This violence is similarly explored in Tan Wei Keong’s Kingdom, an experimental animation that follows a man’s search for belonging as he wanders through a forest. We witness his journey as he goes into the woods, where he finds a door that leads him into a house. He familiarises himself with the contours of his surroundings but does not stay, leaving it to return to the woods where he is now armed with a suitcase. He scales a mountain, and on the mountain top he stops and screams into the distance, before going back to the house where he jumps out a window, and dashes to pieces against darkness. One eye pops out, and rolls to the ground, before it eventually transforms into a dove.
The search for kinship, for a place of attachment, appears futile in Tan’s short—solitude can hurt as much as being in the company of others—and release only comes once the self disintegrates, and the instrument of observation, or, the eye, is unshackled. There are two ways to read this. One, much bleaker, is that emancipation from that intrinsic yearning for company can only be reached after death. The other, disconcerting in other ways, is that one can only find peace if one chooses to give up one’s ego and reform one’s perspective from that of a group instead of an individual. The state of undress that our nameless protagonist is in further emphasises how defenceless we are once we shed the protection that a shared conception of civilisation confers to us.
Nakedness and its complex relationship with vulnerability is another common thread that links Kingdom to Lei Yuan Bin’s A Dance for Ren Hang, where the filmmaker re-enacts photographs—shown alongside Ren’s writings—by the late Chinese photographer and poet, Ren Hang, with three dancers who performed in the nude. Most famous for his sexually charged portraits that border on pornographic, Ren’s own practice concerns itself with representations of sexuality and intimacy, a subject matter still considered taboo in mainland China. Ren eventually took his own life after a long history of depression.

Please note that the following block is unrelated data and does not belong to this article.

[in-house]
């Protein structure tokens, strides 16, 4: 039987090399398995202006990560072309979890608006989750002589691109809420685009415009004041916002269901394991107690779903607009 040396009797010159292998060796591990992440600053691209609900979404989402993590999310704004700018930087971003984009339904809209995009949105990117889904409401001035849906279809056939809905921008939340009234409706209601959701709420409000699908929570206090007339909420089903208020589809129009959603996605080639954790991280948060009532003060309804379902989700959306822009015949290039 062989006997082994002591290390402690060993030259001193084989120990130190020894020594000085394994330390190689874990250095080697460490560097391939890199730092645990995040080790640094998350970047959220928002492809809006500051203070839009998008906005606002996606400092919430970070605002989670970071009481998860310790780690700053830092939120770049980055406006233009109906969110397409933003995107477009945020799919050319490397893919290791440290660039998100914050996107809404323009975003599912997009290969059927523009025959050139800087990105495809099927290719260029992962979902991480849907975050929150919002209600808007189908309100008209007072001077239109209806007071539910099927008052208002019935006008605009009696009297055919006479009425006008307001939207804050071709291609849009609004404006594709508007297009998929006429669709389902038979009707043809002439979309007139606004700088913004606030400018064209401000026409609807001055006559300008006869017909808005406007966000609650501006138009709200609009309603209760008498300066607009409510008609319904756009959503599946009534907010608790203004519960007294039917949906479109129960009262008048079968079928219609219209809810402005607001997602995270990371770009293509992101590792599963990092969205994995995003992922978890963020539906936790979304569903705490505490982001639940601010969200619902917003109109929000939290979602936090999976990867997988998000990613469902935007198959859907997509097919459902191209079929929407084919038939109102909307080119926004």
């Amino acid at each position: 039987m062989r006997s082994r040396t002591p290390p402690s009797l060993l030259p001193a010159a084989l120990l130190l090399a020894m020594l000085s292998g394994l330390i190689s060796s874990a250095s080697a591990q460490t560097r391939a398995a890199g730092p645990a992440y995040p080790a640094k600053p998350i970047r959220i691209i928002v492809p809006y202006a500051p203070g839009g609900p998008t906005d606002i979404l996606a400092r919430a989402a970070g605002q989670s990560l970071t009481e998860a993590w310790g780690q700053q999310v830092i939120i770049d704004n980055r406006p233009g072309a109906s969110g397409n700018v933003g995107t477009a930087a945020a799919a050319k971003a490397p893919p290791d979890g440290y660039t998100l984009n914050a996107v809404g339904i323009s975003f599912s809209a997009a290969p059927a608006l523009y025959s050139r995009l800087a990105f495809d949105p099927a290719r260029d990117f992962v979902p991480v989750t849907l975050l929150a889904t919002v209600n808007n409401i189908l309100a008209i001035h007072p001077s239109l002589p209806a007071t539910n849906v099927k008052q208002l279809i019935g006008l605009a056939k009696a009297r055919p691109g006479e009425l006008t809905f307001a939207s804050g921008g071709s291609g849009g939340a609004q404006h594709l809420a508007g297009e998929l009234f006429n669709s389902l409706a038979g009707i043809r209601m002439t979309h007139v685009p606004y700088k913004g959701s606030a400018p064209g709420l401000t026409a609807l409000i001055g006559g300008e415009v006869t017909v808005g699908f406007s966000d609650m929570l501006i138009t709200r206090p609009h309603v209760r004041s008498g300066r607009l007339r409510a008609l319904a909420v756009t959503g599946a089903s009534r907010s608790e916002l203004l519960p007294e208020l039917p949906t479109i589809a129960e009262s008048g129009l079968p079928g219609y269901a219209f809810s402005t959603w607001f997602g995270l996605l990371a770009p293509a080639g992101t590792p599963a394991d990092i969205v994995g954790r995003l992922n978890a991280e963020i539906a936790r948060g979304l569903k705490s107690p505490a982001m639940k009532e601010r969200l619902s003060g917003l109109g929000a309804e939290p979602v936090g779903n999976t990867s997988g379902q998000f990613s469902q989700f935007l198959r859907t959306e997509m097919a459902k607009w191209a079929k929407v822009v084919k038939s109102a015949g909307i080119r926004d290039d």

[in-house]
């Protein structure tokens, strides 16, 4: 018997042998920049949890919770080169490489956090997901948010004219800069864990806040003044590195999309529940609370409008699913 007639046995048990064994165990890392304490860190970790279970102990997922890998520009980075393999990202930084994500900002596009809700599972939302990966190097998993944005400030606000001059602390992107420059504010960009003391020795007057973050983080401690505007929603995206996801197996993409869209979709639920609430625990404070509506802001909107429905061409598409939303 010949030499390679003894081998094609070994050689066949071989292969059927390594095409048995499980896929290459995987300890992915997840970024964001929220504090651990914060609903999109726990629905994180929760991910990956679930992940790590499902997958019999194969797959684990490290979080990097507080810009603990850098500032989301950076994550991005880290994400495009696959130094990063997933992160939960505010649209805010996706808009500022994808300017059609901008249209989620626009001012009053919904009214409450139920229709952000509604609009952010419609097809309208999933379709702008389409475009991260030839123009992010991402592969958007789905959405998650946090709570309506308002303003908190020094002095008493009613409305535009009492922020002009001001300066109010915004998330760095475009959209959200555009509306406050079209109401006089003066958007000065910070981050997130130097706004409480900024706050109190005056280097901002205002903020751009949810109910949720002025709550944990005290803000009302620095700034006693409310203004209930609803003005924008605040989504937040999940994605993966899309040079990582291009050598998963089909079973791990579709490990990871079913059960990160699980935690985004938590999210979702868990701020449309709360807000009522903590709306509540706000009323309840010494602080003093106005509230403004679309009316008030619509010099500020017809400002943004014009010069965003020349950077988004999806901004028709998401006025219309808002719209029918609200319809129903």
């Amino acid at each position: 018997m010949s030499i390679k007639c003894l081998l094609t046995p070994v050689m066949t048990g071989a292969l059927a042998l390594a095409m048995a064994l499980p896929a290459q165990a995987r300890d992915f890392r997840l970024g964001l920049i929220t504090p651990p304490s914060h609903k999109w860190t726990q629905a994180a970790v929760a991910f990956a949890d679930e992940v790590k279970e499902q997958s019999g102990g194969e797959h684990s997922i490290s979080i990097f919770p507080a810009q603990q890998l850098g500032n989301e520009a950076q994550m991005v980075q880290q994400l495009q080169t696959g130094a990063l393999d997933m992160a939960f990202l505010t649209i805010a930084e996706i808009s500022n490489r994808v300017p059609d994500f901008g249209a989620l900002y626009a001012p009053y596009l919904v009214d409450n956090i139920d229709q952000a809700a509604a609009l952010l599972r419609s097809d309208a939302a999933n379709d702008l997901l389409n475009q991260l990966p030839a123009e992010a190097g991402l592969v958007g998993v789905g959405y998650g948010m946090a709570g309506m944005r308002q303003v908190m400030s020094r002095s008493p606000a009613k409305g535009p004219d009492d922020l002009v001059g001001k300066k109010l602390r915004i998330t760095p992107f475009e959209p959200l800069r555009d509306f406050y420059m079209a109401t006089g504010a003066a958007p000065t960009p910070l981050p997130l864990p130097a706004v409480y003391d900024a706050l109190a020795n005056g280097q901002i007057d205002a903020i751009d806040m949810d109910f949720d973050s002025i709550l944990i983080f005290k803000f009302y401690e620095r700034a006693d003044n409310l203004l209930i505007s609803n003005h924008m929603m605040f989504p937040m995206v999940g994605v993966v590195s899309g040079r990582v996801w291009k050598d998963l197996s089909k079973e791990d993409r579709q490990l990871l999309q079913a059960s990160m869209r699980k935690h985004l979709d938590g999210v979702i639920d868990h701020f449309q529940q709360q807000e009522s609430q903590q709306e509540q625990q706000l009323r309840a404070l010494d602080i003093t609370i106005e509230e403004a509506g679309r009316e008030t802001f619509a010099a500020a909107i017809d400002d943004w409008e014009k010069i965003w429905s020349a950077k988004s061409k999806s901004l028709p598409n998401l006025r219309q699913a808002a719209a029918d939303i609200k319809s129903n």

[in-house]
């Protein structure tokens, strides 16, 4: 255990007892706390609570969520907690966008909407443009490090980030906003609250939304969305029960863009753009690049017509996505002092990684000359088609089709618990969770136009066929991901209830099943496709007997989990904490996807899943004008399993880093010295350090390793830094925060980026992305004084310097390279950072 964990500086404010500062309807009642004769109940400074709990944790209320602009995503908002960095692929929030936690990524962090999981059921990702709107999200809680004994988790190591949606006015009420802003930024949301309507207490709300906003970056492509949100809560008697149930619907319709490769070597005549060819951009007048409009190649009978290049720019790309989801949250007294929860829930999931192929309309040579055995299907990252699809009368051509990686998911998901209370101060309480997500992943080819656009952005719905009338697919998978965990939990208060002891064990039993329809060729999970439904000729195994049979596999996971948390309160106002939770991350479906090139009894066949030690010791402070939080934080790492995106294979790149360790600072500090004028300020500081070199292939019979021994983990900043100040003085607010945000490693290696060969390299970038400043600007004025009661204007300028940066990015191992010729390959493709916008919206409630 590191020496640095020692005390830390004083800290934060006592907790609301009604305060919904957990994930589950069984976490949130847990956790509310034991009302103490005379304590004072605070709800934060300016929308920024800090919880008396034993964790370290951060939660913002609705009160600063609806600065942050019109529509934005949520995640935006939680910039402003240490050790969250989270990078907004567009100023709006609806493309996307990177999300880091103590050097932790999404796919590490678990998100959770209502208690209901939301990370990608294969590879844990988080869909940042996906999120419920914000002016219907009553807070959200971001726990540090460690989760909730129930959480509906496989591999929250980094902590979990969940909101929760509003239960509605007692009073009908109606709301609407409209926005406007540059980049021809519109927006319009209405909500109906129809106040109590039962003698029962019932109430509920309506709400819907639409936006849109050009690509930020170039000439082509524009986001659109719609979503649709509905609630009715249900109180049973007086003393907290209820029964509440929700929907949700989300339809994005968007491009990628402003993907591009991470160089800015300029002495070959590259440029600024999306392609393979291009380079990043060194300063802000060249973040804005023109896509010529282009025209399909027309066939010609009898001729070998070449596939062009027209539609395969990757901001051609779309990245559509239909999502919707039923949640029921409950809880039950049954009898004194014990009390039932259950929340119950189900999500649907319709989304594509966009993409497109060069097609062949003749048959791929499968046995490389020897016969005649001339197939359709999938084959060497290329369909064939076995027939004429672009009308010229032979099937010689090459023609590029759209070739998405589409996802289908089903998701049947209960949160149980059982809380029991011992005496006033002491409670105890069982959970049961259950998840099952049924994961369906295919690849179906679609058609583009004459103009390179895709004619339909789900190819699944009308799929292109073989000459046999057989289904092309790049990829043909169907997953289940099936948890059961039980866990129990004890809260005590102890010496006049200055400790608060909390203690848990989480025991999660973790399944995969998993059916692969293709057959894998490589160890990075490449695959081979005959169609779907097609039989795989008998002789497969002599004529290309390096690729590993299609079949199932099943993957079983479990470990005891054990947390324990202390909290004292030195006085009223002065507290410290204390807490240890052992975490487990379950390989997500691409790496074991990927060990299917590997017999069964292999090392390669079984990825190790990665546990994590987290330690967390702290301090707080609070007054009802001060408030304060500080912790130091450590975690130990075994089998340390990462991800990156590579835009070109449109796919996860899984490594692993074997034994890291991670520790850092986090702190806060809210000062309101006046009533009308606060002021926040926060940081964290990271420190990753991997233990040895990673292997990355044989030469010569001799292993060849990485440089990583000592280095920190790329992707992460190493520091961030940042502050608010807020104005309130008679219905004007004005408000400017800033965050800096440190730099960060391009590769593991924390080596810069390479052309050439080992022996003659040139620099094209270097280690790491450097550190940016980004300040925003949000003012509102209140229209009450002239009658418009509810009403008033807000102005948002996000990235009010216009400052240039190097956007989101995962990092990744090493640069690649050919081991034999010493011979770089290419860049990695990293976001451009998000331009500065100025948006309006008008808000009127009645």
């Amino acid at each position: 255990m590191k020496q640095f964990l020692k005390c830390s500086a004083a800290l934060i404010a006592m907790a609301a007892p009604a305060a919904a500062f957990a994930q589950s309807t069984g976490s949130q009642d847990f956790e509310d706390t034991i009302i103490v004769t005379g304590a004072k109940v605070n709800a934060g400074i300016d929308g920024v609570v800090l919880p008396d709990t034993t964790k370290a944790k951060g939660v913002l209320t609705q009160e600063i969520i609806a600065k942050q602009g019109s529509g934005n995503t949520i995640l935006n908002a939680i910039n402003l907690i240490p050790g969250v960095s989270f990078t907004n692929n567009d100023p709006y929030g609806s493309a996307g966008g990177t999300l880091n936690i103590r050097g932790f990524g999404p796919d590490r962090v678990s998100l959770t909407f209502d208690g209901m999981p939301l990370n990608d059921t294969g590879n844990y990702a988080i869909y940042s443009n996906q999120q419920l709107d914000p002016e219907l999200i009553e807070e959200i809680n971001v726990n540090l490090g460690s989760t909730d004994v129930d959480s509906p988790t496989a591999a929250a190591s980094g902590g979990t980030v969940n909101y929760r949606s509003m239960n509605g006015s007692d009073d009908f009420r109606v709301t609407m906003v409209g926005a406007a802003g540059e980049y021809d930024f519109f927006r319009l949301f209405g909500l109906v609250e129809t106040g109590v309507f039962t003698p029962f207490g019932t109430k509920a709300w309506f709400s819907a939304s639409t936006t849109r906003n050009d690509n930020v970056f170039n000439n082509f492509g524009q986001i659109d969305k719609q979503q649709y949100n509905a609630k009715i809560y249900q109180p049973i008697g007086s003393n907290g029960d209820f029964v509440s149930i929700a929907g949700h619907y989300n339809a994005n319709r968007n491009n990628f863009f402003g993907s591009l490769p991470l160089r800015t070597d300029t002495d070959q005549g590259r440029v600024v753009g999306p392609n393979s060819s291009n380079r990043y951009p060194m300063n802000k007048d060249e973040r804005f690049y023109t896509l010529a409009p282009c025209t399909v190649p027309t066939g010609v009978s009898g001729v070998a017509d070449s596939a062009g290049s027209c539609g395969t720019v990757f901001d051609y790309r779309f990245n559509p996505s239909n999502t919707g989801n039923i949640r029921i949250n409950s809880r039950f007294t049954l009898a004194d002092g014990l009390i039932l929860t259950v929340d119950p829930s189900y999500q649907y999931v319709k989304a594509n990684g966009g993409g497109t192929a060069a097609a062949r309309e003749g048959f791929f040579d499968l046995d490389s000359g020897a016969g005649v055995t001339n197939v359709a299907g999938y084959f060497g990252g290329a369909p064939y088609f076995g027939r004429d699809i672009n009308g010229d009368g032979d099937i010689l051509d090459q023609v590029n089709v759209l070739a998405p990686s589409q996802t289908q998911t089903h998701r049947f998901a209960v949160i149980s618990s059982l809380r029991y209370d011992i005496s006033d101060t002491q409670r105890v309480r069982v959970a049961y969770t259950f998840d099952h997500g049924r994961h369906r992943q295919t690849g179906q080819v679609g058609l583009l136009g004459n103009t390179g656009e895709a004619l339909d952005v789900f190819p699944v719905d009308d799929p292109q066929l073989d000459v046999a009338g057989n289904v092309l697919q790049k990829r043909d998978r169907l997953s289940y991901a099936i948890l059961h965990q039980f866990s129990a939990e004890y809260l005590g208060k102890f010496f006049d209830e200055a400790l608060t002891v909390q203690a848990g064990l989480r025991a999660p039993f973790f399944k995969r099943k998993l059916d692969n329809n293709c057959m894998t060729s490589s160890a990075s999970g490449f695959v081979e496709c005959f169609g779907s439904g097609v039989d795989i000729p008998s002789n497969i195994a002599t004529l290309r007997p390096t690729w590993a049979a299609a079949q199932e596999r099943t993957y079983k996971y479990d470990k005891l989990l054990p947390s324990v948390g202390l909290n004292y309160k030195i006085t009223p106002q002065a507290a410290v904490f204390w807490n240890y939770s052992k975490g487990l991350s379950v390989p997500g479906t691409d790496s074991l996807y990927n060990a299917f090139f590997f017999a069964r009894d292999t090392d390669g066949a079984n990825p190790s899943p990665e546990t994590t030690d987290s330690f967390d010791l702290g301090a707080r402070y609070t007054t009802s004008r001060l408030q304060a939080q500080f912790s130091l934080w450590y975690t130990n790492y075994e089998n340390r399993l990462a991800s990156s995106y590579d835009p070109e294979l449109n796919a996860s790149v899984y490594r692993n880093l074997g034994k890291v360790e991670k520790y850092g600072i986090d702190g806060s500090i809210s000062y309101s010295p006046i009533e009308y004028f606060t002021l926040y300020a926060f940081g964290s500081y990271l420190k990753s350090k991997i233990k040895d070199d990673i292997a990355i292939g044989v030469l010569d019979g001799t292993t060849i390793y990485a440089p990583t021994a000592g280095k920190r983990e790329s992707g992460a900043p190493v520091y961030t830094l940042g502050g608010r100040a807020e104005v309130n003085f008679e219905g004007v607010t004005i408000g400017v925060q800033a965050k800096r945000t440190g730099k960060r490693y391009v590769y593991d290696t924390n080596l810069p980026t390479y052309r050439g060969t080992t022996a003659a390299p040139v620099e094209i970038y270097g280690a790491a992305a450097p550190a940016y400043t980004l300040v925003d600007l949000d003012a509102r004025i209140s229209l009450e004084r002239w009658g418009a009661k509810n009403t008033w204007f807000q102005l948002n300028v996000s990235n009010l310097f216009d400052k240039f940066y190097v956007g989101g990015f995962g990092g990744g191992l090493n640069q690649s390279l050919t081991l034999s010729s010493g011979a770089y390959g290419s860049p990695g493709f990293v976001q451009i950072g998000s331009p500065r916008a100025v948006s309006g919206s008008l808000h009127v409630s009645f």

By choosing to perform the original still works, the filmmaker, who wields the camera, a subject of documentation and representation, and the dancers, who interpret and reinterpret movements and then reify it, and whose bodies and motility are the objects to be documented, creates an interesting tension. He draws attention to both the formal definition of moving images (images of movements or images that move) and the conscious act of perceiving what appears to be anathema to an image of civil society.
Without the crutch of a story to position the narrative, A Dance for Ren Hang spotlights and questions the fundamental ways of perception that constrains our collective capability to tolerate and accept. Shame, for both the viewer and the viewed, is challenged, and its artificiality brought to bear against nature itself. By juxtaposing the manufactured landscape of a city against the bared body, the defiant display supplants the imbalanced power dynamic that the collective civilisation has against a lone person. The displays of fetish also reveals tenderness.
During the moment when a female body (Sara Tan) holds a melon between her thighs before letting it fall and a male body (Jereh Leung) is seen to consume it, is especially affecting because of the multiplicity of meanings. Is this a re-enactment of childbirth, and the subsequent ensconcing of that child into a patriarchal system? Is it a lopsided exchange that shows how the fruit of one’s own labour may not necessary be enjoyed by oneself? The furtive feline smirk of the male dancer offers no answer. All you have is your presence, your ideas, and your gaze locked onto his.
About the Author
Alfonse CHIU is the creative director and editor-at-large of independent film editorial platform and collective, SINdie, and an independent culture journalist and researcher. His writings have appeared in publications such as Kinema: a journal for film and audiovisual media, published by the University of Waterloo, the National Museum of Singapore’s Cinematheque Quarterly, and Hyperallergic. He is the lead resident of SINdie for the Objectifs Creatives Residency, where he will be spearheading the platform’s first durational research project investigating independent cinematic spaces within Southeast Asia and their potentials as sites of social memories, cultural literacy, and alternative discourse.
The opinions expressed in this article are the author’s own and do not reflect the view of the Asian Film Archive.